On 02/06/2010 12:28 AM, chris glur wrote:
> Helmut wrote:-
>> Don't top post - please!
>> Don't full quote - please! (My full quote is just a bad example)
> Yes I hate top-posters too. But:
> I have to use gmail for this mail-list.
> Which restricts me to a crappy web-based facility.
> If I try to access via pop3, I'll be screwed, like when I accepted an
> additional goog-facility, which needed a biger password, and my previous
> email password became invalid.
> The whole layer of extra complication with cookies ..etc. makes web-based
> emailers bad. Like I said adding complexity is bad.
> Because gmail is problematic to 'initiate a new topic', I want to tell
> this *here*:-
> I had great productivity increase results with mc > cedit > User-menu/F11
> for scheme-code.
> My previous notes, stated that I didn't like the 'structured editor' facility,
> because I had to lose sight of the text while the process inserted
> the new text. Yes the annoyance of 'loss of sight of the subject' for half a
> second, is related to the annoyance against top-posting ?
> Once I'd accepted this small annoyance, and I'd patched cedits 'lisp' facilty
> towards scheme, I found that the syntax-colouring and "just enter a
> full structure
> at a time instead of single-characters" was a MASSIVE productivity booster.
> It's especially good for scheme, which has only a few syntax elements.
> The beauty of such a system, is that when you work with a new language, or
> a "haven't used for years" one, you re/familiarise yourself with the syntax
> while building the cedit-templates. And 'capture' the knowledge of the syntax
> -- that's how 'expert systems' work. Then you don't have to waste your
> mental resources on syntax trivialities. After all, an IfThenElse construct
> only 4 elements: its name, the predicate, the consequent, the alternate.
> Why enter 6 keys for 'banana' when it's just a SINGLE-concept !?
> I want to extend cedit's user-menu to be able to enter IDs once only, and then
> just pick-them-off-a-menu for later inserting. Scoping won't be possible.
> So: avoid complexity and adding too many features to mc/cedit, but I
> found cedit's
> syntax hi-lighting and template-inserting editor a big productivity booster.
> The hi-lighting/colouring and predefined layout/pretty-printing makes eg. the
> components of the IfThenElse construct evident/identifiable from amongst the
> mess of brackets.
> I can't understand why they haven't eliminated char-by-char code writing, and
> replaced it by menu-driven -- a bit like spreadsheets. The only things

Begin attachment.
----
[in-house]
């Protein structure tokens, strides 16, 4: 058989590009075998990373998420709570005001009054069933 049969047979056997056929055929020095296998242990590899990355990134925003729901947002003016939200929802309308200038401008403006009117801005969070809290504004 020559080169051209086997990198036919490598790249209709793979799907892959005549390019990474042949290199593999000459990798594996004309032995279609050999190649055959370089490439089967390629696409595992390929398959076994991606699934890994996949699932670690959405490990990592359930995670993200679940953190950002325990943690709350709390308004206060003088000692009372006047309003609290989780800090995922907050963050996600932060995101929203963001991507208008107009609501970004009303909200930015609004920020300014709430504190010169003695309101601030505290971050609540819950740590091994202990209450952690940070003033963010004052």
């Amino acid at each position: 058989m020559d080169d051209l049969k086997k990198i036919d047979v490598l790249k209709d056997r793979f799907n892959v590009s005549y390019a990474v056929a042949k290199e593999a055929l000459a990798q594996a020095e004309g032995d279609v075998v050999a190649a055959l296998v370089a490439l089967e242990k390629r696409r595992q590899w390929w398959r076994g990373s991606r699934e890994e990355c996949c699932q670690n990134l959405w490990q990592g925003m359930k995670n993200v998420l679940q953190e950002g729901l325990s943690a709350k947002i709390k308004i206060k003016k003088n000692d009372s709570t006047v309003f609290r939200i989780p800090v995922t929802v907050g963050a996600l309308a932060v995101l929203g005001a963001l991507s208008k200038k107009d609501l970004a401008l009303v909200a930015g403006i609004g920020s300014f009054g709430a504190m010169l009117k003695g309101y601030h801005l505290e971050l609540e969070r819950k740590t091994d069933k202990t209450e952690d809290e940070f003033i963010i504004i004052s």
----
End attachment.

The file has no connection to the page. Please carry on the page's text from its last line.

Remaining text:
> you need to
> originate, besides the 'sequence', are ID names.
> When you want to instruct an elevator to go to floor 9, you select ONE button,
> instead of writing a syntactically valid message!?
> == Chris Glur.
> Mc mailing list
Hi all - first post to the list...
I certainly don't want to start a flame war as I think everyone is
entitled to their own opinion (including Me)...
I've been an MC user for a number of years now - transitioned from
Norton Commander under MS-DOS/Win to my first linux machine in '93...
Anyways, I'll put in my $0.02 worth...
Seeing MC evolve over time - and seeing its capabilities increase *a
lot* - I get the impression that it is trying to do a Windows (tm) sort
of thing, i.e. being a one-in-all solution for everything - a solution
looking for a problem to fix. By bundling so much of everything into the
application, we're drifting away from the tried-and-true *nix approach
to things: Lots of small, reliable, simple tools that can be chained
together in a way to do Big Things.
Don't get me wrong - I have no intention of abandoning MC and will keep
up-to-date with the latest version installed on my systems (Gentoo,
FWIW). But with - few exceptions - the New Improved functions don't help
my productivity (YMMV); they tend to force me to rethink the way I
perform day-to-day functions and slow me down until my fingers start
thinking for themselves once again.
You use a tool for a long time, and when the basics change you have a
new tool to learn - it's not just adapting to a minor change in an
existing tool as that simple change forces you to "think around it".
Maybe it just gets harder as your habits develop and get ingrained over
time, but if that's the case then there might be a need to accomodate that.
I don't know for sure where I'm going with this, but I just wanted to
get my ideas out on the table. I get the impression that the list is
getting bogged down in trivial items that may enhance someone's "mc
experience" but do comparatively little for the rest of us. I've seen
other OS projects with the ability to cast votes for new features to be
implemented based on user requests. It's all well and good for the
maintainers of a project to have the final say in what features should
be included, deleted, or modified, but if those decisions aren't driven
by the user base, then that same user base may drift away over time.
Right up front, I'm not offering a solution to a problem that may not
exist - just getting my impression of things out for consideration and
stimulating some conversation. I fully recognize that if I don't want a
newer version of a tool, I'm under no obligation to upgrade; I'd just
like the those upgrades to be unobtrusive and optional. Let the tool
adapt to the user; don't force the user to adapt to the tool...
And get off my lawn!!! :-)
(but thanks for keeping the project alive...)
Regards to all...
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